Arthur’s youngest brother Alfred also became a Plasterer and by 1911 had just married Nellie Ruth née Mill from Epsom and was living at The Firs, Welton.   They married on 1 August 1910, at West Fordington, Dorset, so maybe there was still a family connection to his father’s birth county.

With the outbreak of World War I, Arthur first joined up in Lambeth, London, originally as a Private, No.6341, in the ‘London Regiment’, although in which of its many Battalions is unknown.

He would later transfer, or be posted, to the 122nd Machine Gun Company as No.65340, and would later be promoted to Lance Corporal. He does not appear to have been awarded the 1915 Star, so it seems that he did not go to France until 1916, which would suggest he was with the 122nd MG Company when they first went to France.

The 122nd MG Company became part of the 122nd Brigade, 41st Division in May 1916. The Company War Diary[1] noted that the 122nd arrived at Le Havre at 5a.m. on 17 May 1916. They left for Rouen and arrived at Steenweerk by rail on 21 May. They undertook familiarisation training over the next few days. On 27 May they moved to Le Romarin, and then on 28 May to Ploegsteert.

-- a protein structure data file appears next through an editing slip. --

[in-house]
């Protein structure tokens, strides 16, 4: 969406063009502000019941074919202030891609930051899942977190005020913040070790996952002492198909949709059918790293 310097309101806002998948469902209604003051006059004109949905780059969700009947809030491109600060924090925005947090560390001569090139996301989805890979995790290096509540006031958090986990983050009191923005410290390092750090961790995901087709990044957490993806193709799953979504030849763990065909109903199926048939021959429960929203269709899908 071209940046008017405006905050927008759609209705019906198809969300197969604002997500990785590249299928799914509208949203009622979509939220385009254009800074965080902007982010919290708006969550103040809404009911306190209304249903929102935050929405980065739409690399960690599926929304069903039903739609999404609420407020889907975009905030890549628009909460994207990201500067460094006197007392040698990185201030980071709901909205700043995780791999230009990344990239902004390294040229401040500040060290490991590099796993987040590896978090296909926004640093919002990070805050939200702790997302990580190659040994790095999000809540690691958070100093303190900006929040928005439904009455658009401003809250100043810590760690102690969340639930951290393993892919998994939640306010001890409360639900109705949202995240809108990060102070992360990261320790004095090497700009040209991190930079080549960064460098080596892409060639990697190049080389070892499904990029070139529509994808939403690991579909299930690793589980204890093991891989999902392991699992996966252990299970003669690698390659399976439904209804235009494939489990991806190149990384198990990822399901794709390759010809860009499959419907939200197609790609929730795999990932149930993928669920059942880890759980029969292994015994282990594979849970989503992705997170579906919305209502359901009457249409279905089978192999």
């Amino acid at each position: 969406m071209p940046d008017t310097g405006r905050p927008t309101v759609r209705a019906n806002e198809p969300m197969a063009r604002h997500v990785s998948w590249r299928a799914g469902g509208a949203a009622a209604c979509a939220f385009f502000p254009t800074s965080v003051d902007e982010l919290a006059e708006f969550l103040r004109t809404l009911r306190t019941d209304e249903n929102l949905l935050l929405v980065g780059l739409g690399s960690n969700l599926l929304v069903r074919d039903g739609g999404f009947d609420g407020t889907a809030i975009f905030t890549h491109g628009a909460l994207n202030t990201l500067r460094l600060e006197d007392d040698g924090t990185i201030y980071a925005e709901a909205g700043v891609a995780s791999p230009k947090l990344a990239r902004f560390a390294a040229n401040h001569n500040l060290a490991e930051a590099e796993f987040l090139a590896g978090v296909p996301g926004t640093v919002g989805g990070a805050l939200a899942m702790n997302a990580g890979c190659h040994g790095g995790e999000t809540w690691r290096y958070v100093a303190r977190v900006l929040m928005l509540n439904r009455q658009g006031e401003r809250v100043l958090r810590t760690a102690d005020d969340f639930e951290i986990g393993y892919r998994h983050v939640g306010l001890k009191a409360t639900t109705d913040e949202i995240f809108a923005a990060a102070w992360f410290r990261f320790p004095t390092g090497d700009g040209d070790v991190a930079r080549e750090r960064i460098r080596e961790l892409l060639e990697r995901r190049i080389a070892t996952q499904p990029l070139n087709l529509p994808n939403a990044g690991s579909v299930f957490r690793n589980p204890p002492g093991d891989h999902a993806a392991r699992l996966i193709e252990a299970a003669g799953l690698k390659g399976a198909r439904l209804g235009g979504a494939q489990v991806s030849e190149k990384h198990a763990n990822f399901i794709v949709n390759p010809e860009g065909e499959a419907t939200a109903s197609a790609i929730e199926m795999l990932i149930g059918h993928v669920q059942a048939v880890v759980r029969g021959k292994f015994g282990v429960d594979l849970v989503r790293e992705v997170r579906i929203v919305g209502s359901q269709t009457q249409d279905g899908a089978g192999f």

July started quietly except for two NCOs being sent for Court Marshal for being drunk on duty!! The Acting Battery Sergeant Major was paraded and publicly reduced to the ranks – the other NCO was found not guilty.

They were later in action at the Battle of Flers-Coucelette [15-22 September 1916] and the Battle of Transloy Ridge [October 1916], these being the last two actions on the Somme. In 1917 they fought during the Battle of Messines; the Battle of Pilkem Ridge; the Battle of the Menin Road Ridge.[2]